As reported by Gnant et al in The Lancet Oncology, disease-free survival (DFS) was improved with adjuvant denosumab vs placebo in postmenopausal women with hormone receptor–positive, early-stage breast cancer receiving aromatase inhibitor treatment. A primary analysis of the phase III ABCSG-18 trial showed a significant reduction in clinical fractures with denosumab.
In the double-blind trial, 3,425 patients from 58 sites in Austria and Sweden who had completed initial adjuvant treatment and were receiving aromatase inhibitors were randomly assigned between December 2006 and July 2013 to receive subcutaneous denosumab 60 mg (n = 1,711) or placebo (n = 1,709) every 6 months during aromatase inhibitor therapy. Disease-free survival was assessed in the intention-to-treat population.
After median follow-up of 73 months, disease-free survival events had occurred in 14.0% of patients in the denosumab group vs 16.8% of patients in the placebo group (hazard ratio = 0.82, P = .0260). Disease-free survival was 89.2% vs 87.3% at 5 years, and 80.6% vs 77.5% at 8 years.
Disease-free survival events were invasive locoregional recurrence in 1.3% vs 1.3%; ductal carcinoma in situ in 0.5% vs 0.5%; invasive contralateral breast carcinoma in 1.1% vs 1.3%; histologically verified distant metastases from breast cancer in 1.1% vs 1.1%; nonhistologically verified distant metastases or second primary cancer in 3.3% vs 4.0%; histologically verified second primary invasive non–breast carcinoma in 4.7% vs 5.9%; and death as first event in 2.3% vs 2.8%.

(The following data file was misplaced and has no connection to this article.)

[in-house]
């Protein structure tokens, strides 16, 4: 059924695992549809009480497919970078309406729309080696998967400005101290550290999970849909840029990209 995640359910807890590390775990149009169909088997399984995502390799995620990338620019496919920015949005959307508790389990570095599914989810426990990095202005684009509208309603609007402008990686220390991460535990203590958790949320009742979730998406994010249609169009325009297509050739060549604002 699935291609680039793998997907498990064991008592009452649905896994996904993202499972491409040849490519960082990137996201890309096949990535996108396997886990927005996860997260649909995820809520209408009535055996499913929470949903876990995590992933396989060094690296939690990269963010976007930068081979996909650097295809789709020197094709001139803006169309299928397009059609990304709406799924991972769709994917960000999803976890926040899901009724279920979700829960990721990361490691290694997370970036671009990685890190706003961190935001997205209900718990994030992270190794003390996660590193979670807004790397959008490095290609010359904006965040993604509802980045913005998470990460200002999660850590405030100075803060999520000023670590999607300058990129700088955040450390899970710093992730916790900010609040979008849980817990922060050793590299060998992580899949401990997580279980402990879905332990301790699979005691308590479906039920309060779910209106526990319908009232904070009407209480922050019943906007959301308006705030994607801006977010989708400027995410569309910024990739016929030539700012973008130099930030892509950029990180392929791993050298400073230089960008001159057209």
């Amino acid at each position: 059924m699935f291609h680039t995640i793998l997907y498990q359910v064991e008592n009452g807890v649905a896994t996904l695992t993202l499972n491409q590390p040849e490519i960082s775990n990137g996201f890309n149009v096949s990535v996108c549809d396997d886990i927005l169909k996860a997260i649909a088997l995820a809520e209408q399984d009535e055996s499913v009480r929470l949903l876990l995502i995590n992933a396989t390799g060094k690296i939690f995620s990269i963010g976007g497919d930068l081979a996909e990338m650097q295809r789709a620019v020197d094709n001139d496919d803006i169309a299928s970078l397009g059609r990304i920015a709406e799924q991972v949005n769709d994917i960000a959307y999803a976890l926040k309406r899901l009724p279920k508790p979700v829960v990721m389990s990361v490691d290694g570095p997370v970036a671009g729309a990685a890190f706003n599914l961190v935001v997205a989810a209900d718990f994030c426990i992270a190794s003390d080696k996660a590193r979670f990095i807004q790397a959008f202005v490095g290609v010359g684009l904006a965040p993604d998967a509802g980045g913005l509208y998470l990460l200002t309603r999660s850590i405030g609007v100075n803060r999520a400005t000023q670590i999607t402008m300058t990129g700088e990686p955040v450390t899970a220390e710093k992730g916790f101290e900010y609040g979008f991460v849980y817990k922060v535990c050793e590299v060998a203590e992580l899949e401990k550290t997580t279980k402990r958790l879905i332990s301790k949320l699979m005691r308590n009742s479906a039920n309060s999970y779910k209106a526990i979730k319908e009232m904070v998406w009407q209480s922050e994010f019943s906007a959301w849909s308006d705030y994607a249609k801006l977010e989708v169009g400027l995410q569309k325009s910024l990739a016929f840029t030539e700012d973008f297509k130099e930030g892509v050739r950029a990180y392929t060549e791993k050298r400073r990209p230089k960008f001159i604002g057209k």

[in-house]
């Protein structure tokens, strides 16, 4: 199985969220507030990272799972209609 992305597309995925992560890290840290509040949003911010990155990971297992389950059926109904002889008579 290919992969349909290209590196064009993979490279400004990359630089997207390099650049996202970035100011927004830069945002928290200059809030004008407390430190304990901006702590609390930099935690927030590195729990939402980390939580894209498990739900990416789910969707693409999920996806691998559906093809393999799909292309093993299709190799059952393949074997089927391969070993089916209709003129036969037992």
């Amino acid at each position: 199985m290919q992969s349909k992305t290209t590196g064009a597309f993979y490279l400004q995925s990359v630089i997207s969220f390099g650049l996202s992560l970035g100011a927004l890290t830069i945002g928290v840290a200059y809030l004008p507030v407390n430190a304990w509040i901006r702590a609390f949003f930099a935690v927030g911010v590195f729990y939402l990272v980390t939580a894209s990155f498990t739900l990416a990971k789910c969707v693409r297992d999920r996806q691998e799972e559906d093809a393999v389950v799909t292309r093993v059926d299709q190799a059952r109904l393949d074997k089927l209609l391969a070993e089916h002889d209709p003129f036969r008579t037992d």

The total number of adverse events was 1,367, including 521 serious adverse events, in the denosumab group vs 1,339, including 515 serious adverse events, in the placebo group. The most common serious adverse events in the denosumab group were osteoarthritis (3.6% vs 3.4% in the placebo group), meniscus injury (1.3% vs 1.4%), and cataracts (0.9% vs 1.7%). The most common grade ≥ 3 adverse events in the denosumab group were osteoarthritis (2.6% vs 2.3%) and hypertension (1.2% vs 0.7%). One death considered to be treatment-related occurred in a patient treated with denosumab (due to pneumonia, septic kidney failure, and cardiac decompensation). No confirmed cases of osteonecrosis of the jaw or atypical femoral fractures were observed.
The investigators concluded, “Denosumab constitutes an effective and safe adjuvant treatment for patients with postmenopausal, hormone receptor–positive, early breast cancer receiving aromatase inhibitor therapy.”
Disclosure: The study was funded by Amgen. The study authors' full disclosures can be found at thelancet.com.
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